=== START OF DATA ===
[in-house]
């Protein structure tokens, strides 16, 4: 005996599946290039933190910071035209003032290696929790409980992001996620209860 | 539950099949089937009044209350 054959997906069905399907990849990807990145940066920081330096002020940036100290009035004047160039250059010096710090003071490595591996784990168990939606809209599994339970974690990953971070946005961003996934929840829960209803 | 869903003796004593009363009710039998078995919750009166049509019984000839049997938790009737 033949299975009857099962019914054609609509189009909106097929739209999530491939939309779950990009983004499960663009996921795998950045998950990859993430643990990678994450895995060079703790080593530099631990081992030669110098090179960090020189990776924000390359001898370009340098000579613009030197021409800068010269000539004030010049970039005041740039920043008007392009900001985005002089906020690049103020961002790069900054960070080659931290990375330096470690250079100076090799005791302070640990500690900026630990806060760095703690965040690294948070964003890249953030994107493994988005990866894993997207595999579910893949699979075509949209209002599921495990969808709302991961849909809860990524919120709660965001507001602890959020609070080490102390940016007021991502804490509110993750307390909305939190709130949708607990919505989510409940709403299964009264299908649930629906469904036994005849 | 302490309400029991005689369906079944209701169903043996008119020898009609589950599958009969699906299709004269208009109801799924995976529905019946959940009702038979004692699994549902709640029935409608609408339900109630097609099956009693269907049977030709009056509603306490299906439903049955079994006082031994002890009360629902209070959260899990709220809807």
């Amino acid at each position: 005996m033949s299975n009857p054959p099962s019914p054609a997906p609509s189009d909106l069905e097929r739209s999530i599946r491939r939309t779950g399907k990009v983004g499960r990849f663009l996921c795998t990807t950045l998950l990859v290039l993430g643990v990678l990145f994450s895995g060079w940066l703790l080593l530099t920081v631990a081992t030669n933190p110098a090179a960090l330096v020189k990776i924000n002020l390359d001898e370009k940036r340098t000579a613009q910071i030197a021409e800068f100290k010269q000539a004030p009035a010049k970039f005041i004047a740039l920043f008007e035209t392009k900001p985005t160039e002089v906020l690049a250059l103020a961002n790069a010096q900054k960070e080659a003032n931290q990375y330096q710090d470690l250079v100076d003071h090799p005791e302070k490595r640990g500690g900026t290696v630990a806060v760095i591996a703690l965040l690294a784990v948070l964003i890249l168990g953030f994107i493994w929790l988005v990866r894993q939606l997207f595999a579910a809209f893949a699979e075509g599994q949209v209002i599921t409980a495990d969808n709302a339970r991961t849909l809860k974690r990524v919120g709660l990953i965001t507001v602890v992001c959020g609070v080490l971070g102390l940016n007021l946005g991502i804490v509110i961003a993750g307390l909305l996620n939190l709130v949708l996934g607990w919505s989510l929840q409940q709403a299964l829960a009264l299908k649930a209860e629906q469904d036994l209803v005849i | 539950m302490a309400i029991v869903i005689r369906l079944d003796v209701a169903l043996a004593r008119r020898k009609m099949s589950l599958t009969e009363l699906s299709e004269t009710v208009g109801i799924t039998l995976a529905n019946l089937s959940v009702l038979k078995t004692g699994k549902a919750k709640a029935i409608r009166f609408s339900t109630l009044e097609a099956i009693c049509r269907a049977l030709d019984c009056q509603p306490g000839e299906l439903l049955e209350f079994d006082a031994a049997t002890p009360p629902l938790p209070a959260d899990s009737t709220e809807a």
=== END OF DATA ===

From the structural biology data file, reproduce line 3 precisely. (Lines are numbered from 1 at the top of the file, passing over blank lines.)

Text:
């Amino acid at each position: 005996m033949s299975n009857p054959p099962s019914p054609a997906p609509s189009d909106l069905e097929r739209s999530i599946r491939r939309t779950g399907k990009v983004g499960r990849f663009l996921c795998t990807t950045l998950l990859v290039l993430g643990v990678l990145f994450s895995g060079w940066l703790l080593l530099t920081v631990a081992t030669n933190p110098a090179a960090l330096v020189k990776i924000n002020l390359d001898e370009k940036r340098t000579a613009q910071i030197a021409e800068f100290k010269q000539a004030p009035a010049k970039f005041i004047a740039l920043f008007e035209t392009k900001p985005t160039e002089v906020l690049a250059l103020a961002n790069a010096q900054k960070e080659a003032n931290q990375y330096q710090d470690l250079v100076d003071h090799p005791e302070k490595r640990g500690g900026t290696v630990a806060v760095i591996a703690l965040l690294a784990v948070l964003i890249l168990g953030f994107i493994w929790l988005v990866r894993q939606l997207f595999a579910a809209f893949a699979e075509g599994q949209v209002i599921t409980a495990d969808n709302a339970r991961t849909l809860k974690r990524v919120g709660l990953i965001t507001v602890v992001c959020g609070v080490l971070g102390l940016n007021l946005g991502i804490v509110i961003a993750g307390l909305l996620n939190l709130v949708l996934g607990w919505s989510l929840q409940q709403a299964l829960a009264l299908k649930a209860e629906q469904d036994l209803v005849i | 539950m302490a309400i029991v869903i005689r369906l079944d003796v209701a169903l043996a004593r008119r020898k009609m099949s589950l599958t009969e009363l699906s299709e004269t009710v208009g109801i799924t039998l995976a529905n019946l089937s959940v009702l038979k078995t004692g699994k549902a919750k709640a029935i409608r009166f609408s339900t109630l009044e097609a099956i009693c049509r269907a049977l030709d019984c009056q509603p306490g000839e299906l439903l049955e209350f079994d006082a031994a049997t002890p009360p629902l938790p209070a959260d899990s009737t709220e809807a």